According to The New York Times, analysis of Apple's recent financial statements indicates that the company receives up to $18 per customer per month from AT&T. Over the life of a two-year contract, Apple stands to earn up to $432. Add in the cost of the iPhone device itself, and Apple earns more than $830 from every iPhone customer who signs up for an AT&T contract. Compare this to the cost of the physical components that go into the iPhone, which was reported to be $220 back in July of this year, and it's clear that the iPhone is a gold mine.
There seems to be some uncertainty among commentators and even some legislators over the iPhone. Let's get one thing straight: the iPhone is subsidized. The fact that Apple makes almost $200 profit on every iPhone sold is irrelevant. Apple sells the iPhone for less than its expected profit from the device with the expectation that the other $400 will come from its profit-sharing agreement with AT&T. Customers who buy the phone, unlock it, and use it with T-Mobile or an international carrier are denying Apple the funds that it expected to receive.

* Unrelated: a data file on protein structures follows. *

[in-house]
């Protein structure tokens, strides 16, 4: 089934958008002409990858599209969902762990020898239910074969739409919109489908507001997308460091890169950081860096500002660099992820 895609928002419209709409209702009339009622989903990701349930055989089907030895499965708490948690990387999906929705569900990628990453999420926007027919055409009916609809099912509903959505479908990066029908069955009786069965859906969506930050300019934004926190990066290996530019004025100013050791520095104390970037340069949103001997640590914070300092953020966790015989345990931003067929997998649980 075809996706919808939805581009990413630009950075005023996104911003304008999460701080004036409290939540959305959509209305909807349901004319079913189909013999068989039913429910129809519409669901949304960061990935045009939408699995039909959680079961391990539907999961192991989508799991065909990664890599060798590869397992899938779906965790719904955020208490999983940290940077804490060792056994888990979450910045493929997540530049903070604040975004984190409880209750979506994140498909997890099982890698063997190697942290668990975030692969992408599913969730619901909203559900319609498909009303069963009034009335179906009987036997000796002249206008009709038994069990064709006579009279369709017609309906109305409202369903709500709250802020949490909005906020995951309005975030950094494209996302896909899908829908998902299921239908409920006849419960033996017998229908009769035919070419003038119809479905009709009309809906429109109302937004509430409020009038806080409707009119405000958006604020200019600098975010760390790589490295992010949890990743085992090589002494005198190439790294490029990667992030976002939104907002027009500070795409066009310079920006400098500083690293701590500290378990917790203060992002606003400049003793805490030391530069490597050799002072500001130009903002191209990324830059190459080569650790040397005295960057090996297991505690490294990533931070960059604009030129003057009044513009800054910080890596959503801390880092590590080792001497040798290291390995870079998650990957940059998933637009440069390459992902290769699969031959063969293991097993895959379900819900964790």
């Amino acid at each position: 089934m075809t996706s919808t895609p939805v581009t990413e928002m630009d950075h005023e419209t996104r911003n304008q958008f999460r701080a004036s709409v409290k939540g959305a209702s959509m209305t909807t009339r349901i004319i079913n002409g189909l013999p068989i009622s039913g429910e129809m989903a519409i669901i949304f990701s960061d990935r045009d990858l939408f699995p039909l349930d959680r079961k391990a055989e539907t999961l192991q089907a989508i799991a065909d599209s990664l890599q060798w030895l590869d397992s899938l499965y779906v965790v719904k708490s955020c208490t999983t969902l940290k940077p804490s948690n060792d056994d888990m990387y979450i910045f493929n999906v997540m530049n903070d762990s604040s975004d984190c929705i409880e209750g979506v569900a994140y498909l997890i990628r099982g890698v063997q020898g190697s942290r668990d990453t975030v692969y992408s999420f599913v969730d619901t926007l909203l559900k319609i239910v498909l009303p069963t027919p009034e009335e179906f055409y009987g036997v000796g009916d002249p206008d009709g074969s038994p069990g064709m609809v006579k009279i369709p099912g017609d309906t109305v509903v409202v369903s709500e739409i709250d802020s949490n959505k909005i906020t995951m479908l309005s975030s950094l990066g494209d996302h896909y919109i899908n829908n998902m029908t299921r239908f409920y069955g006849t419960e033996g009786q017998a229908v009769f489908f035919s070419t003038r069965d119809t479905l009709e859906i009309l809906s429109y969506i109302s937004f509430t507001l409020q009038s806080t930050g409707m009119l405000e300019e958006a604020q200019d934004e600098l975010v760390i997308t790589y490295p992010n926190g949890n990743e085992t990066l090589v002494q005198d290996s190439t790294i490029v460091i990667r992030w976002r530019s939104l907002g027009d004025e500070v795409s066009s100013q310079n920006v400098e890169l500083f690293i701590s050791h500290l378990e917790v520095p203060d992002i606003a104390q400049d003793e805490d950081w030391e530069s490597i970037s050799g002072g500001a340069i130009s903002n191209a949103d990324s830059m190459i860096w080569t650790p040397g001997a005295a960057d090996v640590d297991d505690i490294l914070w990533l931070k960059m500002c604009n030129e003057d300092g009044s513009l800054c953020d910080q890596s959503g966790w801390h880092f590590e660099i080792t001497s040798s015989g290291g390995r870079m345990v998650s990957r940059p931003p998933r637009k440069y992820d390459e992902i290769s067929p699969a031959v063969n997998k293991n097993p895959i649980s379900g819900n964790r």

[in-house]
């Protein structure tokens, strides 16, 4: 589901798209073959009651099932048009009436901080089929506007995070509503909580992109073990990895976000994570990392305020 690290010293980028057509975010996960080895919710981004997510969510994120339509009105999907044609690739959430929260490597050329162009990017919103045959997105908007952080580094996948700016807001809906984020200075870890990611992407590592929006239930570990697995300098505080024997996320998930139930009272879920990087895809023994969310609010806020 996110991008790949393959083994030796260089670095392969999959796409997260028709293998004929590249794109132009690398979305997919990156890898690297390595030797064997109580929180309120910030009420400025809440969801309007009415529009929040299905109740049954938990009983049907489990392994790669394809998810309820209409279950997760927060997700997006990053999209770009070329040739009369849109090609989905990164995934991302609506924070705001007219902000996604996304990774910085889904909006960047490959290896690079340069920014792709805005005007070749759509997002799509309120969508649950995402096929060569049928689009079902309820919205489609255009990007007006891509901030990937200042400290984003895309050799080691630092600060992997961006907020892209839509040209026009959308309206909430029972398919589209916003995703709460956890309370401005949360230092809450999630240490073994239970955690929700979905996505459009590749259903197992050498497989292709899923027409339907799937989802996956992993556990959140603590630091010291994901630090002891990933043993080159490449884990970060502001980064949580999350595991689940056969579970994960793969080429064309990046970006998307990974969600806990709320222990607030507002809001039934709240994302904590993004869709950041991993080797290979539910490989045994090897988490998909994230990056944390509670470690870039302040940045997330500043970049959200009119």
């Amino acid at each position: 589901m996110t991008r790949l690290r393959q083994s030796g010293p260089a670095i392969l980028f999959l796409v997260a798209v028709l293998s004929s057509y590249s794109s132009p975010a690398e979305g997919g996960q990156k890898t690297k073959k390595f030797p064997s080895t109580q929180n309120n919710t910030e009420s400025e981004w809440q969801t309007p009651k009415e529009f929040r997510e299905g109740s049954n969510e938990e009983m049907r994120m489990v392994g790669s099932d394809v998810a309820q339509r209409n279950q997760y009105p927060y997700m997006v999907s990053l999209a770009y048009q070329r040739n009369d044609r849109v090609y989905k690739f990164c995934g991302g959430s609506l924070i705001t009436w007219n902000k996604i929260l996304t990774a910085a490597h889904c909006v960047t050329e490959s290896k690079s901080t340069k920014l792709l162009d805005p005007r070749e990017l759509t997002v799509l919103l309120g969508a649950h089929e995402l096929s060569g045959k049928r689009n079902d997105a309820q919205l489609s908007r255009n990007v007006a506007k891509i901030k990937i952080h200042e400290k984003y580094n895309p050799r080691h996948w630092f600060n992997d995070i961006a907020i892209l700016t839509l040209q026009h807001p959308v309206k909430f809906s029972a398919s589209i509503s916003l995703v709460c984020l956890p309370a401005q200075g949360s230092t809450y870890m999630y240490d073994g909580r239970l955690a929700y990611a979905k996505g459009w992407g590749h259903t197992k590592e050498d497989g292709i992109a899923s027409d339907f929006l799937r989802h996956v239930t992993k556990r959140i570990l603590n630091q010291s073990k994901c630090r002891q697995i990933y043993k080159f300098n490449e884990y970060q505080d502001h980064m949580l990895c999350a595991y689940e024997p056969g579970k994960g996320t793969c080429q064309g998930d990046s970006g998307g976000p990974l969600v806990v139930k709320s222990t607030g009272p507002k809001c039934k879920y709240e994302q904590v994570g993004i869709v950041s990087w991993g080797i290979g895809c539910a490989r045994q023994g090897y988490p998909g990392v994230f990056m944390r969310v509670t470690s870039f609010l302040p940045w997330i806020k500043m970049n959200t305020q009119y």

With more than 250,000 iPhones sold since June 29 without being activated on AT&T's network (phones most likely unlocked and used elsewhere), Apple has been denied subscriber-generated profit of more than $100 million. Thus, it's not too difficult to see why Apple "unintentionally" turned unlocked iPhones into bricks and then, most recently, limited the sale of iPhones to two per customer and banned cash and gift card transactions. The company doesn't want people buying the phones, unlocking them, and then reselling them, either in the U.S. or in even more-profitable foreign markets.
Now, lets take a deeper look at the issues at play here. In particular, which other companies try to limit the number of devices that customers can purchase?
In August 2006, three Arab-American men were arrested in Michigan; the men had in their possession more than 1,000 prepaid mobile phones, most of which had been purchased at Wal-Mart stores around the state. Local prosecutors initially charged them with collecting or providing materials for terrorist acts, although these charges were later dropped. The three men from Michigan were engaged in a modified form of arbitrage: they bought heavily subsidized devices, removed the software, and resold them to consumers wishing to use them on other networks. Tracfone, the company whose telephones the men had purchased, claims that it is losing millions of dollars a year from the practice.